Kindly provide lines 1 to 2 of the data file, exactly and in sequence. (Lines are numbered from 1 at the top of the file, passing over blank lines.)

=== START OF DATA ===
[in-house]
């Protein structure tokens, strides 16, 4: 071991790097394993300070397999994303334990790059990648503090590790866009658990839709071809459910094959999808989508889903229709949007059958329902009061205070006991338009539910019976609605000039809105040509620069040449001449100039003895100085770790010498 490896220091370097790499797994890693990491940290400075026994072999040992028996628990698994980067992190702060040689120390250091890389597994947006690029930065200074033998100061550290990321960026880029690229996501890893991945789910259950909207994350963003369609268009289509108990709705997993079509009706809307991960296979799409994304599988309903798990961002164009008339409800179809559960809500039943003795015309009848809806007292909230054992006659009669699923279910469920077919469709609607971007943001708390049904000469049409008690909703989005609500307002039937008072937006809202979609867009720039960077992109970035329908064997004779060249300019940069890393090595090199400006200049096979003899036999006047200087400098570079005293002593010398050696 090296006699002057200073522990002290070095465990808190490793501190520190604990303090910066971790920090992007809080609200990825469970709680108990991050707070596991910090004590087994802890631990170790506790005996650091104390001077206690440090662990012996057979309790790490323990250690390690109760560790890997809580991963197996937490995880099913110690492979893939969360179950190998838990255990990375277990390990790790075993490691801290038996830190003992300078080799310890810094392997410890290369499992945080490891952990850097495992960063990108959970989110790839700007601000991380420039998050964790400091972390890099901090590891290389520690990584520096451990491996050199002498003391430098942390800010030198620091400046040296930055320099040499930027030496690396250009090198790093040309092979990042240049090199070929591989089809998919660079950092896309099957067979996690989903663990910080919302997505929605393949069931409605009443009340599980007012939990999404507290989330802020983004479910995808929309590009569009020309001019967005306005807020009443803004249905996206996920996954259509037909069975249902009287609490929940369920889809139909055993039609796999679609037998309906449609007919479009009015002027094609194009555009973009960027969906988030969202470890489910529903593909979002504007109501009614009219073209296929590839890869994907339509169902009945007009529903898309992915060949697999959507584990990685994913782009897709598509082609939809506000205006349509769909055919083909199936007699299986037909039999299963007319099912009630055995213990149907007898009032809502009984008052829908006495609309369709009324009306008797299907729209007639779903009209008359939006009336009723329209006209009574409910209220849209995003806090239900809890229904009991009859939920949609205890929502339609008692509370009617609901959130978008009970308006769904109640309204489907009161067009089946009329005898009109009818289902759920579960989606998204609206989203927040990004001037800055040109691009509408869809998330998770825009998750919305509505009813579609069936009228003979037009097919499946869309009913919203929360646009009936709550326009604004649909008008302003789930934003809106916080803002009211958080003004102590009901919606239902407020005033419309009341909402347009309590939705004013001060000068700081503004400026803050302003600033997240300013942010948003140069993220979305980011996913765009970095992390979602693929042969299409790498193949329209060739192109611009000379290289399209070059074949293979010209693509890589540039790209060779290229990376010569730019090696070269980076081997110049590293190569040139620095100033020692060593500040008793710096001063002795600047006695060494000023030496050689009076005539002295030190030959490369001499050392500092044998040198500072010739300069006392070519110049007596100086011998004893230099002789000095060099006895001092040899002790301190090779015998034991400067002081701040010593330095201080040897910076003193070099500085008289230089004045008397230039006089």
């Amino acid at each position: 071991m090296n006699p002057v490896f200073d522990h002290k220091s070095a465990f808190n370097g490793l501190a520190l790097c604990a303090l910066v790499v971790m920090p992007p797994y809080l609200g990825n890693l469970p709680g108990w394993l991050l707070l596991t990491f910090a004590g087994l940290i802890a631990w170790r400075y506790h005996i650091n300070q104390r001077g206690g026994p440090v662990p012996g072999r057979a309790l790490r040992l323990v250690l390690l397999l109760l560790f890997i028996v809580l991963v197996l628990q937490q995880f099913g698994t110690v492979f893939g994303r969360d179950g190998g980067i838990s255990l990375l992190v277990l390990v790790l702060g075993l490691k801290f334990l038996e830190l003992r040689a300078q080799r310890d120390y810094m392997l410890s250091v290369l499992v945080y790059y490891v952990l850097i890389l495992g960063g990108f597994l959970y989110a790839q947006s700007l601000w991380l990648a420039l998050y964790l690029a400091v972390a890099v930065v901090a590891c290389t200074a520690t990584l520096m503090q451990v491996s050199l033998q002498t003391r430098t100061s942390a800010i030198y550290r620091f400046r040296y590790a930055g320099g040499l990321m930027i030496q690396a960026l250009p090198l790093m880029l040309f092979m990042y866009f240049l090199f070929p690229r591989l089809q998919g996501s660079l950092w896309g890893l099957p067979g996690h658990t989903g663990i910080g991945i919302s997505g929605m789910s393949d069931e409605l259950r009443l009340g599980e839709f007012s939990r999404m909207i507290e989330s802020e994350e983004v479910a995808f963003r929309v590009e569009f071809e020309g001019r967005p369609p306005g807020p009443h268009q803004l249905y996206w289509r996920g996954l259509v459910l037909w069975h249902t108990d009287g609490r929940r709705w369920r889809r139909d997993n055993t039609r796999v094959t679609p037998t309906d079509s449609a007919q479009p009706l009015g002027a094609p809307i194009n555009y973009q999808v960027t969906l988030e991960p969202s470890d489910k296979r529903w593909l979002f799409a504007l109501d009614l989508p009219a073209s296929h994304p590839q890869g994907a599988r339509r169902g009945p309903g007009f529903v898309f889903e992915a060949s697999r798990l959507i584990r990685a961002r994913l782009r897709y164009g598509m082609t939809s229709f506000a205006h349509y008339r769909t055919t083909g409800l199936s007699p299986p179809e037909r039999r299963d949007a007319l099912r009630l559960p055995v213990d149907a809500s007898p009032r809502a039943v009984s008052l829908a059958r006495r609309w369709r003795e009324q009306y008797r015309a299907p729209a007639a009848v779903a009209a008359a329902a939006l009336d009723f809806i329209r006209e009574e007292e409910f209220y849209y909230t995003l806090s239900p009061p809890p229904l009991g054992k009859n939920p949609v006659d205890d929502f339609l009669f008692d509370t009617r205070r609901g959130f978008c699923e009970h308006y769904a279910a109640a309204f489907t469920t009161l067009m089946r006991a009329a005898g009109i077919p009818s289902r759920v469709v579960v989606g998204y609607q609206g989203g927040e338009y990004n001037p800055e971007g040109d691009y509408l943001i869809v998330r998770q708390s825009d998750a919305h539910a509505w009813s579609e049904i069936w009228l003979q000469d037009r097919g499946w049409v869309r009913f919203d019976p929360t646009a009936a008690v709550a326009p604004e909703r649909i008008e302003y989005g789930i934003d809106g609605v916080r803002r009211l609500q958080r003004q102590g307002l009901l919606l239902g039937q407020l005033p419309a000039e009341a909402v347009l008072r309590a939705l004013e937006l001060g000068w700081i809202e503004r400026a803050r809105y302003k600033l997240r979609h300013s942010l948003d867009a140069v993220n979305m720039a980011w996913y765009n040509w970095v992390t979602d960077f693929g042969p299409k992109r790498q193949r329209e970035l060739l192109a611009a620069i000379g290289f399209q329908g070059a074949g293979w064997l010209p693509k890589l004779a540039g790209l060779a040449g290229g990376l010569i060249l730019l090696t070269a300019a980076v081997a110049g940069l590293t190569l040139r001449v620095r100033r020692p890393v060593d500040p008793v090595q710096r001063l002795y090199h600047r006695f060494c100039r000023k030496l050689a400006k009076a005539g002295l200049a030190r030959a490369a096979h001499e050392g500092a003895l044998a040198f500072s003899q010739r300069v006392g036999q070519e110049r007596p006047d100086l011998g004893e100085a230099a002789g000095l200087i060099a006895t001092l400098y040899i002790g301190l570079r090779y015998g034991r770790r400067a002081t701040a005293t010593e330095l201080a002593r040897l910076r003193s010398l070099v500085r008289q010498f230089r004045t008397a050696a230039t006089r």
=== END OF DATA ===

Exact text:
[in-house]
């Protein structure tokens, strides 16, 4: 071991790097394993300070397999994303334990790059990648503090590790866009658990839709071809459910094959999808989508889903229709949007059958329902009061205070006991338009539910019976609605000039809105040509620069040449001449100039003895100085770790010498 490896220091370097790499797994890693990491940290400075026994072999040992028996628990698994980067992190702060040689120390250091890389597994947006690029930065200074033998100061550290990321960026880029690229996501890893991945789910259950909207994350963003369609268009289509108990709705997993079509009706809307991960296979799409994304599988309903798990961002164009008339409800179809559960809500039943003795015309009848809806007292909230054992006659009669699923279910469920077919469709609607971007943001708390049904000469049409008690909703989005609500307002039937008072937006809202979609867009720039960077992109970035329908064997004779060249300019940069890393090595090199400006200049096979003899036999006047200087400098570079005293002593010398050696 090296006699002057200073522990002290070095465990808190490793501190520190604990303090910066971790920090992007809080609200990825469970709680108990991050707070596991910090004590087994802890631990170790506790005996650091104390001077206690440090662990012996057979309790790490323990250690390690109760560790890997809580991963197996937490995880099913110690492979893939969360179950190998838990255990990375277990390990790790075993490691801290038996830190003992300078080799310890810094392997410890290369499992945080490891952990850097495992960063990108959970989110790839700007601000991380420039998050964790400091972390890099901090590891290389520690990584520096451990491996050199002498003391430098942390800010030198620091400046040296930055320099040499930027030496690396250009090198790093040309092979990042240049090199070929591989089809998919660079950092896309099957067979996690989903663990910080919302997505929605393949069931409605009443009340599980007012939990999404507290989330802020983004479910995808929309590009569009020309001019967005306005807020009443803004249905996206996920996954259509037909069975249902009287609490929940369920889809139909055993039609796999679609037998309906449609007919479009009015002027094609194009555009973009960027969906988030969202470890489910529903593909979002504007109501009614009219073209296929590839890869994907339509169902009945007009529903898309992915060949697999959507584990990685994913782009897709598509082609939809506000205006349509769909055919083909199936007699299986037909039999299963007319099912009630055995213990149907007898009032809502009984008052829908006495609309369709009324009306008797299907729209007639779903009209008359939006009336009723329209006209009574409910209220849209995003806090239900809890229904009991009859939920949609205890929502339609008692509370009617609901959130978008009970308006769904109640309204489907009161067009089946009329005898009109009818289902759920579960989606998204609206989203927040990004001037800055040109691009509408869809998330998770825009998750919305509505009813579609069936009228003979037009097919499946869309009913919203929360646009009936709550326009604004649909008008302003789930934003809106916080803002009211958080003004102590009901919606239902407020005033419309009341909402347009309590939705004013001060000068700081503004400026803050302003600033997240300013942010948003140069993220979305980011996913765009970095992390979602693929042969299409790498193949329209060739192109611009000379290289399209070059074949293979010209693509890589540039790209060779290229990376010569730019090696070269980076081997110049590293190569040139620095100033020692060593500040008793710096001063002795600047006695060494000023030496050689009076005539002295030190030959490369001499050392500092044998040198500072010739300069006392070519110049007596100086011998004893230099002789000095060099006895001092040899002790301190090779015998034991400067002081701040010593330095201080040897910076003193070099500085008289230089004045008397230039006089």